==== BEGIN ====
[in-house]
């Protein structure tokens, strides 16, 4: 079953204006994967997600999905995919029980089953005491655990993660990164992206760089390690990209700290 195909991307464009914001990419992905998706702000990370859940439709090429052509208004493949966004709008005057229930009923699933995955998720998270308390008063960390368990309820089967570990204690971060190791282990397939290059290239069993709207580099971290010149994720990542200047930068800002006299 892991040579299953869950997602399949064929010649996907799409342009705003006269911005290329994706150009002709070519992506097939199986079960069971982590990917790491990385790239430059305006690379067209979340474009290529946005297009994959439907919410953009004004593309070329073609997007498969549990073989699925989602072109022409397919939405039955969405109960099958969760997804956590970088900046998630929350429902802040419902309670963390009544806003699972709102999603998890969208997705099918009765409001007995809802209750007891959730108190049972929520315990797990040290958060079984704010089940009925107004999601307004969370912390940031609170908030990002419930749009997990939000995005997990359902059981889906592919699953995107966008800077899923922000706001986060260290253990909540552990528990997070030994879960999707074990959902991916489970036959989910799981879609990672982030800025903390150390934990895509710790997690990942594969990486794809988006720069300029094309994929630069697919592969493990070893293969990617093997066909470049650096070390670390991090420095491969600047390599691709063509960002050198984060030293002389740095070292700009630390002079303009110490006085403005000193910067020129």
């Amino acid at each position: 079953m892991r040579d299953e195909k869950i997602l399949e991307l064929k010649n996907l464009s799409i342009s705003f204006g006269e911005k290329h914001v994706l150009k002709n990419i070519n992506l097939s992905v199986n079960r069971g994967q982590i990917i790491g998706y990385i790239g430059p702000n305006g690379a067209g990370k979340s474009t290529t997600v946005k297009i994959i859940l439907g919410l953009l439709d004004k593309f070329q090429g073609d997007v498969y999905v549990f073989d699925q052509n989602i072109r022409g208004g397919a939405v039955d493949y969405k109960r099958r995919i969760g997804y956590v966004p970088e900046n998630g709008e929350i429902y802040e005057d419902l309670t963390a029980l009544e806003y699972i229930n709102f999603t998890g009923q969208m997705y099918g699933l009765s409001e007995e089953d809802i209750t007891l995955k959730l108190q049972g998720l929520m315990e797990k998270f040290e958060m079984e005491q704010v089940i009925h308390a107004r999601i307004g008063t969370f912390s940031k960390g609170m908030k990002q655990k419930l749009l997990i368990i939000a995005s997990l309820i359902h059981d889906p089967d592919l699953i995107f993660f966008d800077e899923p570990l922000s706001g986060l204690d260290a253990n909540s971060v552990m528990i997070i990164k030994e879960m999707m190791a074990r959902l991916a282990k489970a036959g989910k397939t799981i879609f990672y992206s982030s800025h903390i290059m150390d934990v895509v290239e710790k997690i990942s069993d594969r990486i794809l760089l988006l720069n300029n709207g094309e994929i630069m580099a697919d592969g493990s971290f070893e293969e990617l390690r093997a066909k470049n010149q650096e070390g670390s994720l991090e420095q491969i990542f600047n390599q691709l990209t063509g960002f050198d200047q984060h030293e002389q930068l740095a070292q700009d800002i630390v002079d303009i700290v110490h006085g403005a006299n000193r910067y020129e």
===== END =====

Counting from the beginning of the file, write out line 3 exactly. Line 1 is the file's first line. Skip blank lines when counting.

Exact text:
């Amino acid at each position: 079953m892991r040579d299953e195909k869950i997602l399949e991307l064929k010649n996907l464009s799409i342009s705003f204006g006269e911005k290329h914001v994706l150009k002709n990419i070519n992506l097939s992905v199986n079960r069971g994967q982590i990917i790491g998706y990385i790239g430059p702000n305006g690379a067209g990370k979340s474009t290529t997600v946005k297009i994959i859940l439907g919410l953009l439709d004004k593309f070329q090429g073609d997007v498969y999905v549990f073989d699925q052509n989602i072109r022409g208004g397919a939405v039955d493949y969405k109960r099958r995919i969760g997804y956590v966004p970088e900046n998630g709008e929350i429902y802040e005057d419902l309670t963390a029980l009544e806003y699972i229930n709102f999603t998890g009923q969208m997705y099918g699933l009765s409001e007995e089953d809802i209750t007891l995955k959730l108190q049972g998720l929520m315990e797990k998270f040290e958060m079984e005491q704010v089940i009925h308390a107004r999601i307004g008063t969370f912390s940031k960390g609170m908030k990002q655990k419930l749009l997990i368990i939000a995005s997990l309820i359902h059981d889906p089967d592919l699953i995107f993660f966008d800077e899923p570990l922000s706001g986060l204690d260290a253990n909540s971060v552990m528990i997070i990164k030994e879960m999707m190791a074990r959902l991916a282990k489970a036959g989910k397939t799981i879609f990672y992206s982030s800025h903390i290059m150390d934990v895509v290239e710790k997690i990942s069993d594969r990486i794809l760089l988006l720069n300029n709207g094309e994929i630069m580099a697919d592969g493990s971290f070893e293969e990617l390690r093997a066909k470049n010149q650096e070390g670390s994720l991090e420095q491969i990542f600047n390599q691709l990209t063509g960002f050198d200047q984060h030293e002389q930068l740095a070292q700009d800002i630390v002079d303009i700290v110490h006085g403005a006299n000193r910067y020129e």